In this video, explore placing a comp inside another comp in order to control the application of filters and effects.
- [Narrator] Now it's time to look at how we will nest the animation of this scene inside another comp, because what I want to do is to reframe this so that it's going to be more friendly towards being rendered as a final project, and obviously right now, look, it has this white mess around the stage, and I want to zoom into here. But I don't want to zoom in all of these layers. That'll be ugly. So, just a simple way to do it. So let's just collapse these folders to clean it up, select our 060 robots comp and drag it into another comp.
So we're nesting it, we're nesting our comp, or our composition, inside another composition. And what I want to do is to change some of the settings of this composition to make it more typical for a 1080p project, let's say. So I'm going to right click on this and go composition settings, and I'm going to lock the aspect ratio, and it'll be 1080, more typical. Quicker to render, as well. So keep the frame rate the same, click okay, and now we have our final rendered comp.
This is the comp that we will, at the end of this project, we'll render this out, and now we have it nicely framed and we can slide it around and frame the shot. You can add camera moves at this level. So this is certainly a nice way to do it. So what I want to do is, let's start the scene. It's set to full right now, full resolution. I'm going to bring it down to a quarter so it's a bit faster, and let's play. Oh, and we have audio because remember, in the previous movie, we imported the audio file. We can switch that off now because it'll just be annoying.
And I've made some other changes throughout the project, so I've tweaked the robots and the flight path of the UFOs. That's pretty good. So what I want to do here is have a slight pan begin about this point here. So let's get the position, keyframe that. I might position the rotation and the scale, as well. So holding down shift and R, and shift and S, we can then activate all of these.
I want to see that building zap. I want to see it zapped about here. So let's just move the entire stage, and let's see what that looks like. Bit fast, so let's select these keys and just move them forward. And maybe just pull that over a little bit. We can also do things like scale out slightly, and maybe rotate the shot.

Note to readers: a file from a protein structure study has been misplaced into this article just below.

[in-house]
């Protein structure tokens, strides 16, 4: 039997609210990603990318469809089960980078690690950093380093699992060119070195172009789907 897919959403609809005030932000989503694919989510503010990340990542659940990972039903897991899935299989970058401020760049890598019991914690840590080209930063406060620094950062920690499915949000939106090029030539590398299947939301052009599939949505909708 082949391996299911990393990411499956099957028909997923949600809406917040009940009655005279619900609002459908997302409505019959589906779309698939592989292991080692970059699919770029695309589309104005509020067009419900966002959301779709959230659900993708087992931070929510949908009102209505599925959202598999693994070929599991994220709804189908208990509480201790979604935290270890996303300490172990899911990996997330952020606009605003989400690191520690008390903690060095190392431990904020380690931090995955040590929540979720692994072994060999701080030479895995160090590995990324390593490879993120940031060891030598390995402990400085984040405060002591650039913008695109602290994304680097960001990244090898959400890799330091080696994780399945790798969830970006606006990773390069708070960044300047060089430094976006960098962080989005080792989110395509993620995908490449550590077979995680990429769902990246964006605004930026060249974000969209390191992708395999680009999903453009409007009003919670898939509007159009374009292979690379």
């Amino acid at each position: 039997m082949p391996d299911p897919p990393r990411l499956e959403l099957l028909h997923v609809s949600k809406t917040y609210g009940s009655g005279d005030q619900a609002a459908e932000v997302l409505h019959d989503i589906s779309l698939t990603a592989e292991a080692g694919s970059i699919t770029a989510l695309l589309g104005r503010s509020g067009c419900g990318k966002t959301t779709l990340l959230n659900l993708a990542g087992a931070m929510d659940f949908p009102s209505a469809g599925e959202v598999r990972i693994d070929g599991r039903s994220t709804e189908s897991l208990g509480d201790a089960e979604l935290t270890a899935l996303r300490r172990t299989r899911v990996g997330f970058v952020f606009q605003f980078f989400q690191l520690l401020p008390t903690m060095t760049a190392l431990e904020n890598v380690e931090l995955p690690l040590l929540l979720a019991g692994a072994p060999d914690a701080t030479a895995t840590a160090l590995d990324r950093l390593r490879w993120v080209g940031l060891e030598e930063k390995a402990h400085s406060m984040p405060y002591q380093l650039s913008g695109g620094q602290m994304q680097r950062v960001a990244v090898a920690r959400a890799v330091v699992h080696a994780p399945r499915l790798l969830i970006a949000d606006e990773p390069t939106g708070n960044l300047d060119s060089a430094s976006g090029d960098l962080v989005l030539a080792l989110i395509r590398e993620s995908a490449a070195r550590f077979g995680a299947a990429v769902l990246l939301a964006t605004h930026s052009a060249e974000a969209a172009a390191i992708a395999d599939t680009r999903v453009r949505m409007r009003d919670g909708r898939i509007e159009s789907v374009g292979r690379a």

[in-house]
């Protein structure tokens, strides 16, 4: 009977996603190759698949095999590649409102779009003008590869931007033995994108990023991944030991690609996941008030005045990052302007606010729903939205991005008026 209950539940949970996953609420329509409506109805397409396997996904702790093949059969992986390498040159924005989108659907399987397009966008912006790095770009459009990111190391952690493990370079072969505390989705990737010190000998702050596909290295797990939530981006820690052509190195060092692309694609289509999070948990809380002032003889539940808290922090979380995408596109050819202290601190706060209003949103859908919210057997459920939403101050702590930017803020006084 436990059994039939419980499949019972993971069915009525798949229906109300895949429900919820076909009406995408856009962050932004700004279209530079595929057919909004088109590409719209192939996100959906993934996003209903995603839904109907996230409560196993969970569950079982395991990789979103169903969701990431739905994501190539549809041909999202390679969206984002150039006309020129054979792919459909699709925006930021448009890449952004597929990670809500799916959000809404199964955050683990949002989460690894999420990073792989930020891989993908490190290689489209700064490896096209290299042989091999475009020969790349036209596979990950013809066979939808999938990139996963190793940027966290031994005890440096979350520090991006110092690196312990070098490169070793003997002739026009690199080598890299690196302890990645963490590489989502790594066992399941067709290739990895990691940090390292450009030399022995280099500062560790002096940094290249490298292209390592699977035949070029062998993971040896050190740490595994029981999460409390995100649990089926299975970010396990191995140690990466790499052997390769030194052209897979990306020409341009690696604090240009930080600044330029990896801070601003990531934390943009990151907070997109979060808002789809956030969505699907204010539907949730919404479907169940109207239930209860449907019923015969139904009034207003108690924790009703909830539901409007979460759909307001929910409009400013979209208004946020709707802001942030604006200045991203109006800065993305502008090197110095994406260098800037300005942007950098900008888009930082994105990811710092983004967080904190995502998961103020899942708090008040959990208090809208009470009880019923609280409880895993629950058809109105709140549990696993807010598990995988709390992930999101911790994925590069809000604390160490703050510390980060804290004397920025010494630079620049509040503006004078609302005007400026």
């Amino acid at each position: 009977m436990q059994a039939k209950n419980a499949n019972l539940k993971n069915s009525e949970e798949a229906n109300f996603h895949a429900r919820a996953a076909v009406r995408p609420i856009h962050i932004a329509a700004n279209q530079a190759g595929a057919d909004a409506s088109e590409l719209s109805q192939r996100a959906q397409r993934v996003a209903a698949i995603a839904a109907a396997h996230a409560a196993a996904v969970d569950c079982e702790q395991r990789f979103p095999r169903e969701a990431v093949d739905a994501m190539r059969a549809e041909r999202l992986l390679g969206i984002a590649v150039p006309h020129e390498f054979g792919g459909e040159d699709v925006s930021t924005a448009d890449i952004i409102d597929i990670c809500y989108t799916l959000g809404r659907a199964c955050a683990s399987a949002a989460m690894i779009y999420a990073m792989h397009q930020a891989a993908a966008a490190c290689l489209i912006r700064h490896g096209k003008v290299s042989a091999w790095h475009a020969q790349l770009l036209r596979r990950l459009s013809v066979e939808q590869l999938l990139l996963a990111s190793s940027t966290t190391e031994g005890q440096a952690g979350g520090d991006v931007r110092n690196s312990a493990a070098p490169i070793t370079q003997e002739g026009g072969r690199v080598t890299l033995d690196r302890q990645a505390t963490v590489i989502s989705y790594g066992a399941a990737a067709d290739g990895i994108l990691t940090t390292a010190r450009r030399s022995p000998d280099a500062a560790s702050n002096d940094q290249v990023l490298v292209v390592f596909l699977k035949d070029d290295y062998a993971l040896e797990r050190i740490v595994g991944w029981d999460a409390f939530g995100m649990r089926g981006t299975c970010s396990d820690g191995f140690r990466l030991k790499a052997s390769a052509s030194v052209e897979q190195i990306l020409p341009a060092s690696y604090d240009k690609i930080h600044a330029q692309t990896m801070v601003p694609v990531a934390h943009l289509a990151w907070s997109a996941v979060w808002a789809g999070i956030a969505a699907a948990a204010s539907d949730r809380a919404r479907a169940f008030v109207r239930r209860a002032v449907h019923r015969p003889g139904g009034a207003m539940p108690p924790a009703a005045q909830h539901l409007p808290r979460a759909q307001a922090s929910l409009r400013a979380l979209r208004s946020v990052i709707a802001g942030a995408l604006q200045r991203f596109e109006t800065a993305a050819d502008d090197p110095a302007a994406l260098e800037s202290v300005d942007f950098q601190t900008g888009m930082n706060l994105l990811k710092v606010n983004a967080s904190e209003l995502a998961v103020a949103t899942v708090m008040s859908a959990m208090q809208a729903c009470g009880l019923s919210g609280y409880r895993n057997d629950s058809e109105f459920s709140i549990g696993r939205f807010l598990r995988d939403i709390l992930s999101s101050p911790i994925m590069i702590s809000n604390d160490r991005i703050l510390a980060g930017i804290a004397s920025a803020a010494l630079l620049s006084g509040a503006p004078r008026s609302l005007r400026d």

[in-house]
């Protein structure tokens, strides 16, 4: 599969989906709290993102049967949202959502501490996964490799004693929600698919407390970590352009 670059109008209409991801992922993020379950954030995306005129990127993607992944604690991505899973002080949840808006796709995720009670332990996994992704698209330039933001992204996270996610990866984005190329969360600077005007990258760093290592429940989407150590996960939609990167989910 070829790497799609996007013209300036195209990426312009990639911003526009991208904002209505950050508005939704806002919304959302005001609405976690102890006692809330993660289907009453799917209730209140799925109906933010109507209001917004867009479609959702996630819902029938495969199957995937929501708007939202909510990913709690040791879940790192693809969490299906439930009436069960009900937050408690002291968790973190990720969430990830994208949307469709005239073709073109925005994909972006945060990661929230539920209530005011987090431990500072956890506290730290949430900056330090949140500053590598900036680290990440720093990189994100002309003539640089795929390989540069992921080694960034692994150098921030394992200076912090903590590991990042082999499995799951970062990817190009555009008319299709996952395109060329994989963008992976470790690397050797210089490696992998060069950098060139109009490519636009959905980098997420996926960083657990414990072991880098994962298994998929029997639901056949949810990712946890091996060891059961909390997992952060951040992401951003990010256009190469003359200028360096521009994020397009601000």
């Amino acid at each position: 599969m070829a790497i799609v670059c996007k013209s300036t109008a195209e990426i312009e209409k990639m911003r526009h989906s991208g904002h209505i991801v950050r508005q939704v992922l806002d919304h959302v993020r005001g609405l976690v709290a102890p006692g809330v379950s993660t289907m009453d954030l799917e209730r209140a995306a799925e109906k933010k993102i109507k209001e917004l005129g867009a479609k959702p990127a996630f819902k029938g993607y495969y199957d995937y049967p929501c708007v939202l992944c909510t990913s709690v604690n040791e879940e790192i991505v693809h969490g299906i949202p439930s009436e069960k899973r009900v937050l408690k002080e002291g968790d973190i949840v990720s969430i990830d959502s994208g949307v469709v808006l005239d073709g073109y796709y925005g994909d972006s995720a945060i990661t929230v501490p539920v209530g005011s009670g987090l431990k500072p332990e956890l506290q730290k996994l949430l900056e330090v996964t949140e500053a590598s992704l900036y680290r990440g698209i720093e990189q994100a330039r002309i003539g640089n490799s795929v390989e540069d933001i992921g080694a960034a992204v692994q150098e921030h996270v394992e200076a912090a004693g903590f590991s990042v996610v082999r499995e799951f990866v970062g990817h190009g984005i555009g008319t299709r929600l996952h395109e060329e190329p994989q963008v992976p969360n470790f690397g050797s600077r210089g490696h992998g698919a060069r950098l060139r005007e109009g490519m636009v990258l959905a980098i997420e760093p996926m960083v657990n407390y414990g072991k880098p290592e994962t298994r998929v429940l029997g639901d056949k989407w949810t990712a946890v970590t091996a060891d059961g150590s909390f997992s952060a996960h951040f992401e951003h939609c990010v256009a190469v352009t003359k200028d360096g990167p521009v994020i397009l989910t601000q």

And I can also, again, just play with the timing just by selecting these keys and dragging them. One thing that's kind of artificial about this is we're not easing in and out of the shot. It feels very mechanical, clunk. So what we want to do is to select these keys, right click, keyframe assistant, and easy ease in, or out rather, excuse me. I always get them mixed up. And here, keyframe assistant, easy ease in.
And now that we have these arrows, it means we're easing out of this one and into this one. Now when I play that, much nicer. And if you still think perhaps this is anticipating the beam a little bit, we can still play with the timing slightly.
Now, there's another little issue that's cropping up here. As we've extended the camera move, notice how we have a little space here at the end of the skyscraper. So what I want to do is fix that. So let's go into the original robots artwork or scene, and we'll fix that at the background layer. Now remember that the BG layer here might be shied out depending on if you've been working with a version where I've got that thing shied out. So if you have, un-shy the layer.
I think that's also a comp. So we can double-click on that, and now we're tunneled in a comp inside a comp. So let's select that entire layer and just move it over a little bit. And now when I go back out to the 060 robots 2, we have continuous coverage of the background. So that's the kind of thing that you'll end up doing a lot: working a comp inside a comp, pulling one thing around to patch an area on the other, but as you can see, obviously as you move the camera, you will expose areas.
For example, you might run out of sky. Sometimes you have to expand the sky area if your sky doesn't move far enough. But this is looking really nice. So now we have our first camera move in a nested comp, we've patched a little gap of sky, and we have a shot that's looking far more interesting now than it did before. So that's our first camera move and a good use of nesting.
- Importing Animate scenes in After Effects comps
- Duplicating comps
- Nesting comps
- Adjusting colors and lighting
- Creating masks
- Adding special effects: fog, motion blur, distortion, glow, and more
- Creating 3D environments
- Animating cameras in a 3D scene
- Rendering and finalizing the After Effects project